Infrastructure attacks might rank low in the list of security staff who are more worried about data theft, hacking, cybercrimes, DDoS and many more. While they are focused on them, there is another different type of attack vector that slips under the radar: Advanced Persistent Infrastructure (API).
Advanced Persistent Infrastructure (API) is not to be confused with the other popular word: Application Programming Interface that is a set of protocols, routines, functions and/or commands that programmers use to develop software or facilitate interaction between distinct systems.
Threats cannot be viewed in silos. There is always correlating information that act as precursor for the attacks. Only difference is that we have limited our security perspectives, ignoring patterns that the intruders have used in the past. Intruders usually have limited bandwidth with respect to time, resources and money unless they are part of a large crime organization. They aren’t looking to attack using new servers every time.
This is quite similar to the recycling threats scenario, where hackers exploited the vulnerabilities of an already discovered or publicised threat and manipulated the code to introduce a new variant of the threat. The difference is that here they will reuse existing IPs and domain names across multiple attacks.
The evolution of the Apache Struts vulnerability is a good example of how threat actors use advanced persistent infrastructure as an attack vector. In 2014, there were initial reports of exploits against the Struts vulnerability. In early 2017, new exploits were discovered in a Struts 2 vulnerability. Security analysts noticed the two exploits followed a very distinct pattern.
A couple of interesting observations were made:
Tactics May Change but IPs Don’t. Unless they are a member of a big crime organization, most hackers don’t have the resource to buy new IP addresses and domains every time. Hence, when an IP address comes online we should know exactly what it is tied to and its history.
Hackers act on the slow response. The reality is that when a new zero-day exploit is reported, organizations are slow to move on patching these things. Capitalizing on the slow response, the hackers act quickly to make use of the exploit. What they do is simply retool their favorite form of malware, and then use the infrastructure access they have in place, like IPs and domains, to launch the new attacks.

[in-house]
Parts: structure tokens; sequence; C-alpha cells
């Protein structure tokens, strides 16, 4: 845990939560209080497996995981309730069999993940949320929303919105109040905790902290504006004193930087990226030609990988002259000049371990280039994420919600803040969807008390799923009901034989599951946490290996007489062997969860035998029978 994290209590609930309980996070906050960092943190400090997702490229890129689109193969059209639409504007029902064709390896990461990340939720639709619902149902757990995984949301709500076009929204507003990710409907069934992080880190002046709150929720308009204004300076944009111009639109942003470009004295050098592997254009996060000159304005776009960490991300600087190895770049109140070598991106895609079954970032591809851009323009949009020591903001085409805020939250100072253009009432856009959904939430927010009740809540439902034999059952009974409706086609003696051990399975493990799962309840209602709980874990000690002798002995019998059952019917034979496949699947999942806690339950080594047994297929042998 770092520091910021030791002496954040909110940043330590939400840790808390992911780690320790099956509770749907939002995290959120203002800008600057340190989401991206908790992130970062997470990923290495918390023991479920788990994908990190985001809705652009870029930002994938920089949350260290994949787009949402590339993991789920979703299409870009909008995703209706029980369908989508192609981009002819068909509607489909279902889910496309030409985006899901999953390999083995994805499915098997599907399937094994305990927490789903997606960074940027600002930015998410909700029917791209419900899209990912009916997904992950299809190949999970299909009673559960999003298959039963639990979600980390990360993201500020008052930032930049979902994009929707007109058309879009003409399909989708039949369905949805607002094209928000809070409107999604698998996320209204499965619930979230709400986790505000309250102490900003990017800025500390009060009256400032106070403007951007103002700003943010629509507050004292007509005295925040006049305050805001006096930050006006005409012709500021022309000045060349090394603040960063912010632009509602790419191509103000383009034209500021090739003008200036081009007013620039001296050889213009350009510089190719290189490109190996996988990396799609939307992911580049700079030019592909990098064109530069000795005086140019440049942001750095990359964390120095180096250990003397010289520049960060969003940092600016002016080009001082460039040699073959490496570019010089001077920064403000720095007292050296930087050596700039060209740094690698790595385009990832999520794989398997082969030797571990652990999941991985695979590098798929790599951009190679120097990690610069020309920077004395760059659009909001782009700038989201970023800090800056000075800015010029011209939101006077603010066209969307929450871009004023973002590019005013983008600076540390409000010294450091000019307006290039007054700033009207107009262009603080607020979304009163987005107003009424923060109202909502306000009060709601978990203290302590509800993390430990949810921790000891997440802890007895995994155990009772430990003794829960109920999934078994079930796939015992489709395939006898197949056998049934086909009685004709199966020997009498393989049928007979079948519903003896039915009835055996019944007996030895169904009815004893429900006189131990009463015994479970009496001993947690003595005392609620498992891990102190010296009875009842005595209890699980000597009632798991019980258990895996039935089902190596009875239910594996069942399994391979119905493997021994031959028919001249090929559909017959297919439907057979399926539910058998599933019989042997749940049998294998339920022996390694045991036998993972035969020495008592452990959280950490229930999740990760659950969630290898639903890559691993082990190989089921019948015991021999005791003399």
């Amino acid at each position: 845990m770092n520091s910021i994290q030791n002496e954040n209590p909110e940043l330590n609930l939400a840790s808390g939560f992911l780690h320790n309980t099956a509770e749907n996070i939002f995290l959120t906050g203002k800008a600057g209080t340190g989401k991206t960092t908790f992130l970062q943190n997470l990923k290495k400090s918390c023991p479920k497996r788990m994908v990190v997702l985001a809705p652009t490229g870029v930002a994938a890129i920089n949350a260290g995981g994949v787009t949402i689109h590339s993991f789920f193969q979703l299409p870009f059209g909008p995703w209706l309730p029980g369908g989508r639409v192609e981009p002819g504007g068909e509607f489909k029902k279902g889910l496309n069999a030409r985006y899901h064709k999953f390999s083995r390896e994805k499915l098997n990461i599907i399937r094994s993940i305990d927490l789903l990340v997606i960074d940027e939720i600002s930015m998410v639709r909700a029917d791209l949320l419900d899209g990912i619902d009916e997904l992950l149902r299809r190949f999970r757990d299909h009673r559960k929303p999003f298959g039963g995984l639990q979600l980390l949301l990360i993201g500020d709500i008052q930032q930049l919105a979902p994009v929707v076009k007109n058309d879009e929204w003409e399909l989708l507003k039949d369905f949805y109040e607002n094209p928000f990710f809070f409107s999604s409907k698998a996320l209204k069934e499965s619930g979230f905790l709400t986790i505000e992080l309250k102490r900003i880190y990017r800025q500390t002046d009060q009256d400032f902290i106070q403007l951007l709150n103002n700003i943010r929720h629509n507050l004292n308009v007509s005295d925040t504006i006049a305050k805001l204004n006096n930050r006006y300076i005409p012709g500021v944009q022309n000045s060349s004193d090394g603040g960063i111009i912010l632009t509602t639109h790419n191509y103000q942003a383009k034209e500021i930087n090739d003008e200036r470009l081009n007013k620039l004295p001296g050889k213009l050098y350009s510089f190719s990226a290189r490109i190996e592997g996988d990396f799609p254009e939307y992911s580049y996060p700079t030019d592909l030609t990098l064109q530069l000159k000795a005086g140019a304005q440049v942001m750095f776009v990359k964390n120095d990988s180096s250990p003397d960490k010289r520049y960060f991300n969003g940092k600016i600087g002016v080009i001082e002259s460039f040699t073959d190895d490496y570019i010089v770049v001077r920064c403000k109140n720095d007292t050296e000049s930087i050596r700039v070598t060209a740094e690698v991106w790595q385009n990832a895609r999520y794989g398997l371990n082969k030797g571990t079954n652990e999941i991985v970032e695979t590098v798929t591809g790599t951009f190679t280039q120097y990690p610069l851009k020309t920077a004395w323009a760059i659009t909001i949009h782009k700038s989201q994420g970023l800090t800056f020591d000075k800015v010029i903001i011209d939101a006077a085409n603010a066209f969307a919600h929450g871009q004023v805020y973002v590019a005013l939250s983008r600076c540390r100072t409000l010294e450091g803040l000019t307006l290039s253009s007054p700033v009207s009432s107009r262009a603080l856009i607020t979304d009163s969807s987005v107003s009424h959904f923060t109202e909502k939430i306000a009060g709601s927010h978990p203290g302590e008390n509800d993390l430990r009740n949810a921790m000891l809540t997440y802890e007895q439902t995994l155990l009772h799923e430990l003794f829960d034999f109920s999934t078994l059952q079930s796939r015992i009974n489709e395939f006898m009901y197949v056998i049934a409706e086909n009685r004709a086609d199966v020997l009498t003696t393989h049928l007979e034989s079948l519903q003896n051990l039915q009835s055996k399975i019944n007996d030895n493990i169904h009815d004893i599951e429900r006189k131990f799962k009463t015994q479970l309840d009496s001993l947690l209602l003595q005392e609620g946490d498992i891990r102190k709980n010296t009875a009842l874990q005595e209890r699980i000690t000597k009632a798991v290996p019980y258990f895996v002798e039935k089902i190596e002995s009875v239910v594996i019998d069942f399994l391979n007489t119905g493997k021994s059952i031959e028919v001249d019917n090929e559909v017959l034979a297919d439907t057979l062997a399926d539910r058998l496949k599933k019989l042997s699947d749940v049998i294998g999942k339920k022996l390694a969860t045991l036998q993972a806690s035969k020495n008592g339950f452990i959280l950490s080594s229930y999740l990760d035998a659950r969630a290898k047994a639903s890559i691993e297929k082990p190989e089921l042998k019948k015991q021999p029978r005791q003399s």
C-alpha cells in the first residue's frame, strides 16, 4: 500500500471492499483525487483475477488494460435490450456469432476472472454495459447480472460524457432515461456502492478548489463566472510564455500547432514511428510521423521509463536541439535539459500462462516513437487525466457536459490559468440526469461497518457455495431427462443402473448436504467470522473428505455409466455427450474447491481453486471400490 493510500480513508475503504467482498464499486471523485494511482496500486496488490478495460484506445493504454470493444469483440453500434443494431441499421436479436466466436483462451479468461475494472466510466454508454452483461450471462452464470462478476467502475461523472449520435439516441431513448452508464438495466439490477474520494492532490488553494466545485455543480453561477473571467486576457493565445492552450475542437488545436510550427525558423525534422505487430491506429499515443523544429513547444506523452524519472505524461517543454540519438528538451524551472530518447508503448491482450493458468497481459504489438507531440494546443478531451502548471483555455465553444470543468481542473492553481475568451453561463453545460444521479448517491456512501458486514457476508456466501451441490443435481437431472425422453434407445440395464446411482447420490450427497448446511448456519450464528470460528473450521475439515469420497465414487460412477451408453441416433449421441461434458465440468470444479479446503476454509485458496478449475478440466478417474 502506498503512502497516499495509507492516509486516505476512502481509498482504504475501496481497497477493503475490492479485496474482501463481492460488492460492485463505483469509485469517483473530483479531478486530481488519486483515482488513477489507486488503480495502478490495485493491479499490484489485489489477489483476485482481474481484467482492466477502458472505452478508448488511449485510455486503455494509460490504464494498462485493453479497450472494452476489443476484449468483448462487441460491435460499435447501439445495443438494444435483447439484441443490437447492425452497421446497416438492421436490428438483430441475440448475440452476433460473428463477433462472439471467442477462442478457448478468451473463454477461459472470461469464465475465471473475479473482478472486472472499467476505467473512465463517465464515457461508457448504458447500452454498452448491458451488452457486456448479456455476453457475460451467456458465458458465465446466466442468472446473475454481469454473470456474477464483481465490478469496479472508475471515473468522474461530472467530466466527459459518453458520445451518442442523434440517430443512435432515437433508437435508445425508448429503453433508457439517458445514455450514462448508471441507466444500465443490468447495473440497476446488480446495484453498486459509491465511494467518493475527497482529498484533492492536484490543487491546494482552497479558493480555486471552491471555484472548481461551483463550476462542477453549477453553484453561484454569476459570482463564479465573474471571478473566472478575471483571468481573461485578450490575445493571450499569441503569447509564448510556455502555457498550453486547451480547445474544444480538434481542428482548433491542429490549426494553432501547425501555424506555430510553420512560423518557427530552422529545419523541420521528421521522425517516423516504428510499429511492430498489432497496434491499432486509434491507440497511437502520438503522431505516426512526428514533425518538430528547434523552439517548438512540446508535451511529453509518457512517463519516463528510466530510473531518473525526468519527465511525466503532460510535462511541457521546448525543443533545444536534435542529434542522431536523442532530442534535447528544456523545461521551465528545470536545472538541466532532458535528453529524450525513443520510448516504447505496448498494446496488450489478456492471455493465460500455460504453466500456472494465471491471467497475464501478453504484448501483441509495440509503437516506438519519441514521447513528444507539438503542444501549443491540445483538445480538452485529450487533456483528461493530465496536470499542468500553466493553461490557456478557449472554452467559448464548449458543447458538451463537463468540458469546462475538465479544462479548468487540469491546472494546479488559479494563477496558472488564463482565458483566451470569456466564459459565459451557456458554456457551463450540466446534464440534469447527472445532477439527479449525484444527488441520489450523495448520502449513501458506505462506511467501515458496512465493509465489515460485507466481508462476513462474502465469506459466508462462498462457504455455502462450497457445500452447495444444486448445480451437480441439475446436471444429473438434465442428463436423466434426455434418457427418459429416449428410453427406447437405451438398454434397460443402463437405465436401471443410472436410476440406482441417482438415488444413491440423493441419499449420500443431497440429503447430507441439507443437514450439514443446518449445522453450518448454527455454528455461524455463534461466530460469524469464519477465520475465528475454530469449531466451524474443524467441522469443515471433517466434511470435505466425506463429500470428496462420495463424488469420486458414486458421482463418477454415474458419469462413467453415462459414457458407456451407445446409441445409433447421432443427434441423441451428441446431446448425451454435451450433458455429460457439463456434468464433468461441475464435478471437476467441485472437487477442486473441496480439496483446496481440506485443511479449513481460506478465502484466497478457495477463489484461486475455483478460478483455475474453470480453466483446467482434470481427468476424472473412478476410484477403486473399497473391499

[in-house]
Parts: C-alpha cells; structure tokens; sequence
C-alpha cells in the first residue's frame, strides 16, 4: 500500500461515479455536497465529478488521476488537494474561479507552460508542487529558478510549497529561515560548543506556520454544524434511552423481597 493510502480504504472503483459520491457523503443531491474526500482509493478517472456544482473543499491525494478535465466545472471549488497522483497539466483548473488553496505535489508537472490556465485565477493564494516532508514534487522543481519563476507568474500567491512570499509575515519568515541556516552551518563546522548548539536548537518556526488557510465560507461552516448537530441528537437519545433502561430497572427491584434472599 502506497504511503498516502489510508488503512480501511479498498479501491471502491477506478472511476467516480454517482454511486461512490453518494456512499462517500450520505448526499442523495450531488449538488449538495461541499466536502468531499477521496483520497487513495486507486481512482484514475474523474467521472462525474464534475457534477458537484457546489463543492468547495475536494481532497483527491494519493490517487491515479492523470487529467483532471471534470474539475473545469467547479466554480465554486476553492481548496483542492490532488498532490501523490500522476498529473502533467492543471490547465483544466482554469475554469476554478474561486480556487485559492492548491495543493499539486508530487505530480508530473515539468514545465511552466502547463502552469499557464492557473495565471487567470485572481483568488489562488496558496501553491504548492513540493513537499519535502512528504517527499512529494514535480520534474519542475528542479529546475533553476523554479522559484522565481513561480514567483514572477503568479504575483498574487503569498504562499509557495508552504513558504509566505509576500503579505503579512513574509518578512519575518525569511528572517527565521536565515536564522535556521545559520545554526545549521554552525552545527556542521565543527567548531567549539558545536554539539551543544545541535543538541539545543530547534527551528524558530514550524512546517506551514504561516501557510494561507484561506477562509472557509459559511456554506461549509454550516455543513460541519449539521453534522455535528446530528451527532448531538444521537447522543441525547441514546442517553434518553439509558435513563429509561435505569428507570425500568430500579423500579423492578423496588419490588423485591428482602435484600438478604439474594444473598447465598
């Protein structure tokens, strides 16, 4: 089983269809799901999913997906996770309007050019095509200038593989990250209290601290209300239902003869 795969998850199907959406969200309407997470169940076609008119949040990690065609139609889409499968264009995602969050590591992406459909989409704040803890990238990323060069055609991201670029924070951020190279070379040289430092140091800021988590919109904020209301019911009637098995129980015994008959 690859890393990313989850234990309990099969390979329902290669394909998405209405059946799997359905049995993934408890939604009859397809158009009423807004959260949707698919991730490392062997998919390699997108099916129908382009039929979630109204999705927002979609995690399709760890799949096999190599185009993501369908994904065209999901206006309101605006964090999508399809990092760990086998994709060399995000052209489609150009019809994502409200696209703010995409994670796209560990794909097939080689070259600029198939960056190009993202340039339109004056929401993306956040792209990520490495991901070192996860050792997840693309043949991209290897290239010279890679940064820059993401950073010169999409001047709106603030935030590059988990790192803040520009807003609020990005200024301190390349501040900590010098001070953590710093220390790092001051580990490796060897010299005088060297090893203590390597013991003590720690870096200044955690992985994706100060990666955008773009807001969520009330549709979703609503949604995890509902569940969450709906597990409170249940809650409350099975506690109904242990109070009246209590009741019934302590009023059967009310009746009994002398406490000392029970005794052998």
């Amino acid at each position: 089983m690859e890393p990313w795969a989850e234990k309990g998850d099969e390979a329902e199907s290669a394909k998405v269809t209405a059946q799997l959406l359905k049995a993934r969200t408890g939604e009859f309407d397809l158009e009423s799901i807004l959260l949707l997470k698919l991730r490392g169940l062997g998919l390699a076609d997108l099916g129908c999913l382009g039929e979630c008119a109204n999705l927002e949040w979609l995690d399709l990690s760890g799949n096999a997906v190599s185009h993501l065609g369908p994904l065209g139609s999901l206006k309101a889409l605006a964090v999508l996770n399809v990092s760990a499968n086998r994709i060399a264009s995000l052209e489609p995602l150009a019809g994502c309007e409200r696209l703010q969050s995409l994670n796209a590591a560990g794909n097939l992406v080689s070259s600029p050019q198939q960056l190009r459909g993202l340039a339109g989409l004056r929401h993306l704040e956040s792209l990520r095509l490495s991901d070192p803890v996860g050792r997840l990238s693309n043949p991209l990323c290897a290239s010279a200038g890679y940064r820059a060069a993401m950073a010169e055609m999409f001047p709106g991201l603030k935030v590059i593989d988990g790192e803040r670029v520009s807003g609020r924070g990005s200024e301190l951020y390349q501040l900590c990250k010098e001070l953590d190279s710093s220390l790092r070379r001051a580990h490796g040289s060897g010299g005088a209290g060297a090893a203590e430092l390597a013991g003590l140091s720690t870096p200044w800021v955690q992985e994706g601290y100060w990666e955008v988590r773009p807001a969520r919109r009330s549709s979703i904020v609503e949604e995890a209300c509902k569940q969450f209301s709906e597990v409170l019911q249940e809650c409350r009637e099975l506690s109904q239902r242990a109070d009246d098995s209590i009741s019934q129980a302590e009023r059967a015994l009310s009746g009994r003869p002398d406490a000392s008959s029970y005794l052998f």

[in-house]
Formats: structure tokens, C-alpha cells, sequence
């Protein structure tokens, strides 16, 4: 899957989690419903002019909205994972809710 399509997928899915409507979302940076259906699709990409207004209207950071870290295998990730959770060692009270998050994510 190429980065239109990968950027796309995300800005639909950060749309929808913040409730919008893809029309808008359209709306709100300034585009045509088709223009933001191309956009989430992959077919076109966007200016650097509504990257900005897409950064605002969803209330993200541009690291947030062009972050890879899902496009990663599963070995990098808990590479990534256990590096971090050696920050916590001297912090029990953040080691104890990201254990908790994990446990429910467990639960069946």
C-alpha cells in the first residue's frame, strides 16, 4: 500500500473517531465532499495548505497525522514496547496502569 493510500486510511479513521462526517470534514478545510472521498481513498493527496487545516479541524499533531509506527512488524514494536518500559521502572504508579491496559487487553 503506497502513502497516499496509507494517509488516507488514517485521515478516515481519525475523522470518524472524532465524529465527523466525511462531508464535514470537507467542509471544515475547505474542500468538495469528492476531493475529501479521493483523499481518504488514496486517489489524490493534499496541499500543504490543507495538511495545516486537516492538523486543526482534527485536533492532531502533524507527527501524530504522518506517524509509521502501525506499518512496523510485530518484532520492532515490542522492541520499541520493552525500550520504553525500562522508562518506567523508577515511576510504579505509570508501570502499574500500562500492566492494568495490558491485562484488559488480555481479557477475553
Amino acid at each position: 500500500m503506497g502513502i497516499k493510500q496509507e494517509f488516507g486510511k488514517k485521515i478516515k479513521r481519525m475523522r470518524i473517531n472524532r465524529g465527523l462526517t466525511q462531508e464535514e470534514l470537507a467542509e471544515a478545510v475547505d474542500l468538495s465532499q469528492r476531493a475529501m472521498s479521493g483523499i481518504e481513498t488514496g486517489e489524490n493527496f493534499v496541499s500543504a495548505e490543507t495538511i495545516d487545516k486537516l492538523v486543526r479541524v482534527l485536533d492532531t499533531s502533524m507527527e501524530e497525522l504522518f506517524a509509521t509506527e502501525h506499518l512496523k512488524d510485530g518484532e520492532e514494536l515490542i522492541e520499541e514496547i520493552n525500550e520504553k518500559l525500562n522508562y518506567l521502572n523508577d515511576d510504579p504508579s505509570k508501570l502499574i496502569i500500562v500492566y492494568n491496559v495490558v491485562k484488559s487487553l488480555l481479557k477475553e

How to recognize infrastructure breach?
- Organizations must recognize how these IP addresses and domains are reused that allow them to predict what threat may be coming.
- Look at the activity history. That will give an idea about what to look out for.
- Whenever a new version or variant of a known malware is identified, monitor old IPs and domains that directly correlate for new activity.
According to data submitted by companies to research analysts, looking back at historical report data in their vulnerabilities, they found that the IP addresses used with the original attacks can still be used with the new threats.
Perimeter security is not just enough to prevent the infrastructure breach. By understanding how hackers reuse infrastructure, companies have a better idea of the areas of the network to target when investigating a new threat, especially when it is a reiteration of an old malware.
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Contact GAVS’ security experts at https://www.gavstech.com/reaching-us/ to better understand the Advanced Persistent Infrastructure threats and steps to mitigate them.